Edges / Bridges of Coexistence 02: Another Asia

7 December, 2007 UCHINO Tadashi, Edges / Bridges

“Okakura Tenshin’s English is so exquisitely Edwardian, almost archaic, and I wonder how his subtly nuanced writing can be translated into Japanese,” commented Rustom Bharucha after a lecture given at the symposium entitled “Another Asia: Beyond Tenshin’s Love and Friendship,” held at the Tokyo University of Fine Arts on Nov. 10th.

The comment was addressed to the audience nonchalantly after the lecture, while in the lecture, Bharucha, as a radical postcolonialist scholar/activist, had carefully examined and, as expected, critiqued Tenshin’s unarmed ideological implications in Ideals of the East. At the same time, he did not fail to draw our attention to the fact that Tenshin had decided to write the volume in English in Calcutta during his eight-month visit to India in 1902. What made Tenshin write, quite famously, “Asia is One,” to begin his first English book in India?

To answer the question, Bharucha, who has recently published Another Asia: Rabindoranath Tagore and Okakura Tenshin from Oxford University Press, tries to go beyond the obvious. His interest is in contemplating the strange yet undeniable sense of friendship Okakura developed with Tagore, the poet laureate of India, despite the fact that the two met only twice. Thus in Another Asia, Bharucha, who was born in Calcutta and still lives there, literally goes deep into the forest of symbols, into all those posthumous idealizations and romaticizations of the two “national” figures that still haunt our imaginary. His historical and discursive journey of demystification was necessary to find a way of imagining an alternative site that can be called Asia, or more precisely, to ask the question if it is possible at all for us to grow out of the futile dichotomic battleground of “official,” politicized Asia and “real”—inhabited by “real” people—Asia.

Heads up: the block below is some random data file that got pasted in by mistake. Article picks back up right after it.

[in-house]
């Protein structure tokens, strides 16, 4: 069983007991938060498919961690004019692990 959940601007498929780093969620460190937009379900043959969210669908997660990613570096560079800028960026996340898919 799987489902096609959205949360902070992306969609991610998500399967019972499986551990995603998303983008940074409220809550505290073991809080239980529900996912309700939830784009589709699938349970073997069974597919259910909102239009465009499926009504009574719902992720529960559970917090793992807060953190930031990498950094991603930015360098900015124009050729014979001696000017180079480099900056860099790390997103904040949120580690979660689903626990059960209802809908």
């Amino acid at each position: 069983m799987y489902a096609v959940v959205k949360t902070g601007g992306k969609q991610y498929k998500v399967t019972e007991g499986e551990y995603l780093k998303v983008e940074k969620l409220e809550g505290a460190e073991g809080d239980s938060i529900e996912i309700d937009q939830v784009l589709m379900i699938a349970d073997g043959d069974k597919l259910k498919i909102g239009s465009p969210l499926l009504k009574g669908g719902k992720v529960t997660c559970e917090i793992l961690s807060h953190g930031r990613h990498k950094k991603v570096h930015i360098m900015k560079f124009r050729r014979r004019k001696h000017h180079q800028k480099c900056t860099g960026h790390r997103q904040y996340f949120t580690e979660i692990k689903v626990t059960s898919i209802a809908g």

Friendship may seem an overly romantic or humanistic answer to the above question. The notion, however, is indispensable to turn our attention from the political and the ideological to the personal and the emotive. As Bharucha says:

Most friendships occupy the delicate and tense interstice of the private and the public: While most friendships are recognized in the public domain, there is something “secretive” even about the most open of friendships, which is shared at intersubjective levels in intangible ways. (in manuscript)

It is within the intellectual and scholarly exploration of “something ‘secretive’ ” that we may find a clue, as Bharucha does, to discover a site where the ideological dichotomy starts dysfuctioning and we may begin to think about another Asia. Bharucha is not proposing to evade the political and the ideological; he urges us to go beyond, if that is possible at all. If not, all scholarly and critical projects inevitably remain political and we will never be able to imagine, let alone talk about, the notion of Asia.

UCHINO, Tadashi

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